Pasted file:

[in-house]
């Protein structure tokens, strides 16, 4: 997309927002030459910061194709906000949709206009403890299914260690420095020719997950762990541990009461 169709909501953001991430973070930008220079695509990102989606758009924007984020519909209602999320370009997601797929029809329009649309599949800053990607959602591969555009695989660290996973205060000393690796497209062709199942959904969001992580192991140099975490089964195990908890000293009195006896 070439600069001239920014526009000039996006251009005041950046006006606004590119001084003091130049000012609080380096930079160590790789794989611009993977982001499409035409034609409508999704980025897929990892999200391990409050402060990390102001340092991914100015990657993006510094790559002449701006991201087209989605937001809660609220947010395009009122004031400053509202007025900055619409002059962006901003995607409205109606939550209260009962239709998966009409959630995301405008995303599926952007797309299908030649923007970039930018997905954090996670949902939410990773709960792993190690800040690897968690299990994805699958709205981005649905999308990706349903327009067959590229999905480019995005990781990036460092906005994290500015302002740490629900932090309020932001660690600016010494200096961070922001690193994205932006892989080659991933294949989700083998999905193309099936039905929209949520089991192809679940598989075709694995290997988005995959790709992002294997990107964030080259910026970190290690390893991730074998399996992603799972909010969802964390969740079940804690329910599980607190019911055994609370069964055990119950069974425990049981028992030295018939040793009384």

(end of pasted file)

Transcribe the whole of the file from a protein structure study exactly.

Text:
[in-house]
């Protein structure tokens, strides 16, 4: 997309927002030459910061194709906000949709206009403890299914260690420095020719997950762990541990009461 169709909501953001991430973070930008220079695509990102989606758009924007984020519909209602999320370009997601797929029809329009649309599949800053990607959602591969555009695989660290996973205060000393690796497209062709199942959904969001992580192991140099975490089964195990908890000293009195006896 070439600069001239920014526009000039996006251009005041950046006006606004590119001084003091130049000012609080380096930079160590790789794989611009993977982001499409035409034609409508999704980025897929990892999200391990409050402060990390102001340092991914100015990657993006510094790559002449701006991201087209989605937001809660609220947010395009009122004031400053509202007025900055619409002059962006901003995607409205109606939550209260009962239709998966009409959630995301405008995303599926952007797309299908030649923007970039930018997905954090996670949902939410990773709960792993190690800040690897968690299990994805699958709205981005649905999308990706349903327009067959590229999905480019995005990781990036460092906005994290500015302002740490629900932090309020932001660690600016010494200096961070922001690193994205932006892989080659991933294949989700083998999905193309099936039905929209949520089991192809679940598989075709694995290997988005995959790709992002294997990107964030080259910026970190290690390893991730074998399996992603799972909010969802964390969740079940804690329910599980607190019911055994609370069964055990119950069974425990049981028992030295018939040793009384």